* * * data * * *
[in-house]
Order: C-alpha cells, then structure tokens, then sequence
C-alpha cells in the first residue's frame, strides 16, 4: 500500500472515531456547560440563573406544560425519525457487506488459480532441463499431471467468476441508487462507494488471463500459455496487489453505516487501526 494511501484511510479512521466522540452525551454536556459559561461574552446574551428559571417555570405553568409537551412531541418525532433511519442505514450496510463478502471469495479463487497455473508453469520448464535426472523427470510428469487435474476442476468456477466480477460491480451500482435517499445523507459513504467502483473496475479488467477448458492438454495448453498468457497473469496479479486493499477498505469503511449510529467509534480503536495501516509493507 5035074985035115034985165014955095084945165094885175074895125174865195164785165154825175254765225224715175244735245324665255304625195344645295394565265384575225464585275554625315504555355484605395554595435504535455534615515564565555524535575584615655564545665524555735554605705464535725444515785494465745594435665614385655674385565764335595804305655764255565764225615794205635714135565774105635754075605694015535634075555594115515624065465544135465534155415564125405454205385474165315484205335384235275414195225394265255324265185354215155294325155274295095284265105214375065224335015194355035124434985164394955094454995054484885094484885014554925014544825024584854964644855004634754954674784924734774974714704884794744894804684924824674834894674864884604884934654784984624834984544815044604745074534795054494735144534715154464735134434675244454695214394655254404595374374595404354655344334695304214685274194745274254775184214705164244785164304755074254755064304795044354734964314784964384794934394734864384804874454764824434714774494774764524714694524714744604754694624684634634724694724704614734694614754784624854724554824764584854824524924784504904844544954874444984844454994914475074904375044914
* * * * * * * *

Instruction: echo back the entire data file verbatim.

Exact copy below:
[in-house]
Order: C-alpha cells, then structure tokens, then sequence
C-alpha cells in the first residue's frame, strides 16, 4: 500500500472515531456547560440563573406544560425519525457487506488459480532441463499431471467468476441508487462507494488471463500459455496487489453505516487501526 494511501484511510479512521466522540452525551454536556459559561461574552446574551428559571417555570405553568409537551412531541418525532433511519442505514450496510463478502471469495479463487497455473508453469520448464535426472523427470510428469487435474476442476468456477466480477460491480451500482435517499445523507459513504467502483473496475479488467477448458492438454495448453498468457497473469496479479486493499477498505469503511449510529467509534480503536495501516509493507 5035074985035115034985165014955095084945165094885175074895125174865195164785165154825175254765225224715175244735245324665255304625195344645295394565265384575225464585275554625315504555355484605395554595435504535455534615515564565555524535575584615655564545665524555735554605705464535725444515785494465745594435665614385655674385565764335595804305655764255565764225615794205635714135565774105635754075605694015535634075555594115515624065465544135465534155415564125405454205385474165315484205335384235275414195225394265255324265185354215155294325155274295095284265105214375065224335015194355035124434985164394955094454995054484885094484885014554925014544825024584854964644855004634754954674784924734774974714704884794744894804684924824674834894674864884604884934654784984624834984544815044604745074534795054494735144534715154464735134434675244454695214394655254404595374374595404354655344334695304214685274194745274254775184214705164244785164304755074254755064304795044354734964314784964384794934394734864384804874454764824434714774494774764524714694524714744604754694624684634634724694724704614734694614754784624854724554824764584854824524924784504904844544954874444984844454994914475074904375044914